Strategy introduces stable components of flu virus for long-lasting, DNA-enhanced protection

January 5, 2018 by Barbara Clements, University of Washington
The vaccine strategy introduces stable components of flu virus to the body's dermal layer to spur universal, and long-lasting DNA-enhanced protection. Credit: ThinkStock

Getting a flu shot every year can be a pain. One UW Medicine researcher is hoping to make the yearly poke a thing of the past with the development of a universal vaccine that would protect from all strains of influenza virus, even as the viruses genetically shape-shift from year to year.

The research in Deborah Fuller's lab uses a DNA to instruct the individual's own skin cells to produce antigens and induce antibodies and T cell responses to fight the infection. Her most recent research on this effort was published today in PLOS ONE.

"Relatively speaking, DNA vaccination is the new kid on the block with regard to the types of vaccines," said Fuller, a professor in the Department of Microbiology at the University of Washington School of Medicine. This year, U.S. medical professionals expect a challenging flu season, with 7,000 confirmed cases reported nationwide by the end of November – double the number from last year at the same time, according to the Centers for Disease Control and Prevention.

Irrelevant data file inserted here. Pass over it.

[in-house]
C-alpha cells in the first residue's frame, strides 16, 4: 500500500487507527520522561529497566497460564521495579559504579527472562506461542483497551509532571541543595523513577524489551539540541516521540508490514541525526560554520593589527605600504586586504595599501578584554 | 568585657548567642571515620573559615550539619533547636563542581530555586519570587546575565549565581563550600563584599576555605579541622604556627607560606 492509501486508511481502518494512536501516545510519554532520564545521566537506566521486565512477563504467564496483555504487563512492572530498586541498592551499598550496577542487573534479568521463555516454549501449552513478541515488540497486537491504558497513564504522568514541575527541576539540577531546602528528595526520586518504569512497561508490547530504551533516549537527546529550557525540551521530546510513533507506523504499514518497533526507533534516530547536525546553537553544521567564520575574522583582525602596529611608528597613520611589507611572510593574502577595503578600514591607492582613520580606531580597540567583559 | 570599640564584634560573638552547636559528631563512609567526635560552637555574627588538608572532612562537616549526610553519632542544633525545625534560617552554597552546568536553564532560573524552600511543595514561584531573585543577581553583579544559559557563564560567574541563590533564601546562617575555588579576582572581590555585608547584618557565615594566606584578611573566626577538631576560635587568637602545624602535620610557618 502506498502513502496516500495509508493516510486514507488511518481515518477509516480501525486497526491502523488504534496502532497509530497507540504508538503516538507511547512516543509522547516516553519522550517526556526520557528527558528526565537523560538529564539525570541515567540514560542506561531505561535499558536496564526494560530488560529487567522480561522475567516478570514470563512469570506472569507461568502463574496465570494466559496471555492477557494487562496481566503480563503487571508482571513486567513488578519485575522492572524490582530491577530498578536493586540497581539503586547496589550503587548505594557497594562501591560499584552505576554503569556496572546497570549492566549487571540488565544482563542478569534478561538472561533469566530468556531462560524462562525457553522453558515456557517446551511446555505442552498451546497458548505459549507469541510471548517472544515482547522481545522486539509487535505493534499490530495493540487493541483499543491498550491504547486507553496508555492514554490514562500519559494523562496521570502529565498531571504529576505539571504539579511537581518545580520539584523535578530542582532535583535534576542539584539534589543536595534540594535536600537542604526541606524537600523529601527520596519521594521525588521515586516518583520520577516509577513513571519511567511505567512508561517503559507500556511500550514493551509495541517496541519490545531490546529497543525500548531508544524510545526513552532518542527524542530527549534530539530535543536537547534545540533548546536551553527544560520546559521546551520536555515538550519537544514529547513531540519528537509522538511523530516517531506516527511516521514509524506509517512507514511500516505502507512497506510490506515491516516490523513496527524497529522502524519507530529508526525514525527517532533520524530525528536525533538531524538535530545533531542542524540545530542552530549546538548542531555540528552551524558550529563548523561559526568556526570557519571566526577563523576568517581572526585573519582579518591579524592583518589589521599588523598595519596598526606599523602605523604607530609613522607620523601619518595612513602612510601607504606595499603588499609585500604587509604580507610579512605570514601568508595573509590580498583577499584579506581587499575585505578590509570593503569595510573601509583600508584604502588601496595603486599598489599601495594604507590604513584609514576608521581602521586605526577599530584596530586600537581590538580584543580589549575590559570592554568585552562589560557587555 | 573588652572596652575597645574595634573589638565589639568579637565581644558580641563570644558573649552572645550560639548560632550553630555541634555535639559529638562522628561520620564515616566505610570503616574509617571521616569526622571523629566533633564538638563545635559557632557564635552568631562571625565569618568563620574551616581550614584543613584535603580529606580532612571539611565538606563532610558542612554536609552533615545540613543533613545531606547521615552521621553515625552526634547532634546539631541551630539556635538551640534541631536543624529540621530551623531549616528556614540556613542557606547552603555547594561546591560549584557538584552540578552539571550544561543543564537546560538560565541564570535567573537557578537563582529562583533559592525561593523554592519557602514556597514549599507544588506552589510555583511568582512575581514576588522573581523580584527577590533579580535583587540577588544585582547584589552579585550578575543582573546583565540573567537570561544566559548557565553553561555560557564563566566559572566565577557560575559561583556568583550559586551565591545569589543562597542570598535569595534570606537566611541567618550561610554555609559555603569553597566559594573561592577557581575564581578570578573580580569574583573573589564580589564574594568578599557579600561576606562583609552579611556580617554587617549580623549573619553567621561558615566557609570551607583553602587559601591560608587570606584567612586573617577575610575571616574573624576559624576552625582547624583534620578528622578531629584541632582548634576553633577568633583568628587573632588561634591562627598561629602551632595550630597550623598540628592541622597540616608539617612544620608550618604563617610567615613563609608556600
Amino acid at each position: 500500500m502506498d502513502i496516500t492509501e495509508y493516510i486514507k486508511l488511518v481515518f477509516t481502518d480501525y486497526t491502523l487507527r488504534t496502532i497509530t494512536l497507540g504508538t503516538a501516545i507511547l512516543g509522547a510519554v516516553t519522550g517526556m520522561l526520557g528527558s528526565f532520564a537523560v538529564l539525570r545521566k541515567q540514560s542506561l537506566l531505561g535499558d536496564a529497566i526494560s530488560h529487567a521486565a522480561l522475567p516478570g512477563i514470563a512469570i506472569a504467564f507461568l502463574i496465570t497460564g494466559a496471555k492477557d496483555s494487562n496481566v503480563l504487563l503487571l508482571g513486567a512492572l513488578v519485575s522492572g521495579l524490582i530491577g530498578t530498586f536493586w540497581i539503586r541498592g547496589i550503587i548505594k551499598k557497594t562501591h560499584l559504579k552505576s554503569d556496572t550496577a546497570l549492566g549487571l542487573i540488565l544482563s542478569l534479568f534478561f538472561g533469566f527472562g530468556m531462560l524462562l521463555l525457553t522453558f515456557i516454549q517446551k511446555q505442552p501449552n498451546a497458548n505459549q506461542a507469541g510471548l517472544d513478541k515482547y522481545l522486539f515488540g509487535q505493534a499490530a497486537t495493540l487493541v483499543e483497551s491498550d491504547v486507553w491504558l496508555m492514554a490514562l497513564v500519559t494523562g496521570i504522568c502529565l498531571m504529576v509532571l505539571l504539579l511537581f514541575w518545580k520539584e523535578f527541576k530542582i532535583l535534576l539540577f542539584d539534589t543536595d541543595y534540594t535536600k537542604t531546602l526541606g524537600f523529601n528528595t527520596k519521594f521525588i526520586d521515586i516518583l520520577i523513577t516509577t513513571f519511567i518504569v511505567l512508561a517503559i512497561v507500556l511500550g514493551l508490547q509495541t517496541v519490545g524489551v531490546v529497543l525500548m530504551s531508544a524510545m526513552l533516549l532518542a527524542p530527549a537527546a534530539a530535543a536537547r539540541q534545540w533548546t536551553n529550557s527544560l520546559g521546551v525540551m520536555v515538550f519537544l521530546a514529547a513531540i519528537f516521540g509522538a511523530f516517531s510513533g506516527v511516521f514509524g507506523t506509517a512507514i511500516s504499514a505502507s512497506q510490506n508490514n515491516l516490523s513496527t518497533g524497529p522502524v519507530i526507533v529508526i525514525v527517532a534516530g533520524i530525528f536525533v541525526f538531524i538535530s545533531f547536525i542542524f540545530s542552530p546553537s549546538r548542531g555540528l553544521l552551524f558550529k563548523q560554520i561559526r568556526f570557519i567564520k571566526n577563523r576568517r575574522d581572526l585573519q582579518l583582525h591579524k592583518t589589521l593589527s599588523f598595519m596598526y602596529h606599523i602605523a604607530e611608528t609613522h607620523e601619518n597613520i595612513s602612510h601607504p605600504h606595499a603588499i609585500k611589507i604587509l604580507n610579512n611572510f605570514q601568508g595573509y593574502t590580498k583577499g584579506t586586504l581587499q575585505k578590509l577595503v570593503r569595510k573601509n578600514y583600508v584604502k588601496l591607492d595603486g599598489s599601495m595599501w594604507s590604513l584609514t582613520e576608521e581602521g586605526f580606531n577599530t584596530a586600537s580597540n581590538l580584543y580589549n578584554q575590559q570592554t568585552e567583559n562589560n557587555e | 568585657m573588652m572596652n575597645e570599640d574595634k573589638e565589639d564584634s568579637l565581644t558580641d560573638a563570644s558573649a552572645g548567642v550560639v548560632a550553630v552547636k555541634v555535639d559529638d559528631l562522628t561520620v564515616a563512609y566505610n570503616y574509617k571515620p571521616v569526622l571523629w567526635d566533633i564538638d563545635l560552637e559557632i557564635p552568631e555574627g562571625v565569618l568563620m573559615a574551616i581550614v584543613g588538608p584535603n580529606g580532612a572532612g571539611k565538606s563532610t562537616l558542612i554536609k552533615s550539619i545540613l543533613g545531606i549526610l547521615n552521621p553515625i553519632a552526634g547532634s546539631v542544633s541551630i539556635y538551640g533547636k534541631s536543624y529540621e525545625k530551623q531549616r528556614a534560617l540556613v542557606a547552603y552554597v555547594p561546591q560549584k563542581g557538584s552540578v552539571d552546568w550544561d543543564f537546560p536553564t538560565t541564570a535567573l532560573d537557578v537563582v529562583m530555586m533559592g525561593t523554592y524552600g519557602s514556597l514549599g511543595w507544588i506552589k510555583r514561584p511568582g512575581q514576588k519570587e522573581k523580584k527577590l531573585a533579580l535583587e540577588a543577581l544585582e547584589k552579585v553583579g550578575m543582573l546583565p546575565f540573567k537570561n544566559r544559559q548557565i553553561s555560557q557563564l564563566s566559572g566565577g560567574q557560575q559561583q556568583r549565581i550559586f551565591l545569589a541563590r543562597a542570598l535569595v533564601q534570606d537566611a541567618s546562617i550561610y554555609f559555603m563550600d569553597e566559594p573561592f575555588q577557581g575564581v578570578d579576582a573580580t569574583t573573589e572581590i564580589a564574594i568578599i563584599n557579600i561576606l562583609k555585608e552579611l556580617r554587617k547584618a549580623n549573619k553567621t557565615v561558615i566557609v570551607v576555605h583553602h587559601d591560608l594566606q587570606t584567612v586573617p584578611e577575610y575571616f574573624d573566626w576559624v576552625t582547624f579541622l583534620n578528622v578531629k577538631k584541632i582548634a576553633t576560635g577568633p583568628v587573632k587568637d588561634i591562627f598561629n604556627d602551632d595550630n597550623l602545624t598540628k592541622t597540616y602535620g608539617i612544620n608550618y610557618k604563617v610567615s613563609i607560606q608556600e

The DNA vaccine in Fuller's lab was engineered by using genetic components of – the conserved areas – which do not change. This is one way Fuller's DNA vaccine gets around the genetic drift, or changes, that occur in influenza from year to year, and challenge clinicians who combat the disease.

It is also administered through the epidermis with a "gene gun" device that injects the DNA vaccine directly into the skin cells. The cells then produce the and prompts the body to create antibodies and T-cells to fight infection.

"With the immunized groups, we found that using this conserved component of the virus gave them 100 percent protection against a previous circulating influenza virus that didn't match the vaccine," Fuller said. "This was very exciting for us."